Deaths in Snohomish County by week

As COVID-19 vaccine begins to roll out across the country, local health officials are urging people to maintain their efforts to fight the virus as inoculation will take months.

Coronavirus infection rates, hospitalizations and deaths continue to increase locally and regionally — a trend officials warned could continue for weeks if people flout recommended restrictions.

The majority of new cases in Snohomish County continue to be 20-49 year-olds, according to the Snohomish Health District. 

“Case investigations reveal that roughly two-thirds of all new cases are from close contacts or community acquired,” Health District officials said in a media release Dec. 11. “This means people are getting COVID from people they know or live with, or in community settings like workplaces, church and social settings or get-togethers.”

Those cases are large drivers in workplace outbreaks, which nearly doubled from 19 in mid-November to 32 by the end of November. 

Over the weekend, Snohomish County recorded 721 new COVID-19 cases, according to data released Monday from the Snohomish Health District. Stanwood has recorded 81 new cases since Dec. 1. Camano has seen 46 infections from Dec. 1-11, according to the most recent Island County data.

As of Monday, there were 93 COVID-19 patients and 14 suspected virus-related patients in Snohomish County hospitals — 17 of those were on a ventilator, according to county data. 

In Snohomish County, the COVID-19 infection rate increased for the 12th straight week to 448 infections per 100,000 residents from Nov. 29-Dec. 12. The infection rate in Island County sits at 176.8 cases per 100,000 people, according to the state Department of Health. Statewide, the rate is now at 460 new cases per 100,000 residents. 

“I’m very concerned about just swamping our hospital capacity,” Snohomish County executive Dave Somers said last week. “The numbers I saw were in the 90% of ICU capacity has been filled now, so there’s very little remaining space in the coming weeks.”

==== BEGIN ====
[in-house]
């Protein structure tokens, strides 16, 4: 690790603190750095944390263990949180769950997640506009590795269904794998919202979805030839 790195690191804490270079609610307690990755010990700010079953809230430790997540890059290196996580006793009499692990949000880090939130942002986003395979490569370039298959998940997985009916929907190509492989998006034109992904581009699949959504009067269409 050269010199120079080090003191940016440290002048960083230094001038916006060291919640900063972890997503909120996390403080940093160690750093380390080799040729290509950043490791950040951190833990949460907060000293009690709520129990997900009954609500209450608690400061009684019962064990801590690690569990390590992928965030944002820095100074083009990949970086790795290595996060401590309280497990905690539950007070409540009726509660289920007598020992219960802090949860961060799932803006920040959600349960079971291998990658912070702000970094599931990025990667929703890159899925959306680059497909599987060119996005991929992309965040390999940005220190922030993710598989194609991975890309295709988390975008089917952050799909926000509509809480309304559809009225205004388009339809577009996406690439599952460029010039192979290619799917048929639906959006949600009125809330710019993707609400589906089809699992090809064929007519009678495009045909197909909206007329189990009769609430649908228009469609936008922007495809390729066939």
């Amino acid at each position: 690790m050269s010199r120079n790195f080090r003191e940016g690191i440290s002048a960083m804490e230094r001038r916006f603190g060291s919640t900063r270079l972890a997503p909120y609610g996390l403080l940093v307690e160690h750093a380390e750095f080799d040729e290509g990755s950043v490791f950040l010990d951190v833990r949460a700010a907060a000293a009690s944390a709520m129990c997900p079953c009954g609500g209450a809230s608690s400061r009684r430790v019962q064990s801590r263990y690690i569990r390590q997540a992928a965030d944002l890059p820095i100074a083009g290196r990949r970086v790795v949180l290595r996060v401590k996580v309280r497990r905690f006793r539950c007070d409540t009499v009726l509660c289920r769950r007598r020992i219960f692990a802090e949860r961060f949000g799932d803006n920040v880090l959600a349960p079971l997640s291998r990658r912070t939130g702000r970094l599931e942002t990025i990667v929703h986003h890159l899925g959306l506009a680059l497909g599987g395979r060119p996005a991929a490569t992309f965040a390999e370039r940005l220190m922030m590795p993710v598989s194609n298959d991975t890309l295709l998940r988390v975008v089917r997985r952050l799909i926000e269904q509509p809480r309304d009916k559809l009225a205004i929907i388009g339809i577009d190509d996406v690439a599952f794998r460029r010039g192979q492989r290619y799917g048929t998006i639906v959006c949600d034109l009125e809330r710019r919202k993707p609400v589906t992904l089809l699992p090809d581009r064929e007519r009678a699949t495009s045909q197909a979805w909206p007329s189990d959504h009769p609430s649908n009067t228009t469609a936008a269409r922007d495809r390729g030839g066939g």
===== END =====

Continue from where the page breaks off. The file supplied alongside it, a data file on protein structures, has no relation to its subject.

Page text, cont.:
In addition, there are outbreaks in 56 long-term care facilities in Snohomish County, including 16 of the county’s 17 skilled nursing facilities, accounting for 572 cases in recent weeks.

All of this paints a pretty bleak picture, health officials said. 

The continued upward trend of an already high level of COVID in the community “remains concerning regardless of precipitating events or how folks handled Thanksgiving,” Snohomish County health officer Dr. Chris Spitters said in a briefing last week. “We really need to bend this curve.”

Snohomish County COVID-19  infection rate per 100,000 by Zip code

Josephine outbreak

The ongoing COVID-19 outbreak at Josephine Caring Community in Stanwood has claimed 21 lives as of Dec. 11.

At least 181 people — roughly half residents and half staff — tested positive for the virus since this outbreak began Oct. 26 and 15 were in the hospital as of last week, Snohomish Health District spokesperson Heather Thomas said.

This data is separate from an outbreak in the spring at Josephine where 34 people tested positive and six died.

“This week we had two new positive staff members and no new positive residents,” according to a statement posted on Josphine’s website Dec. 10.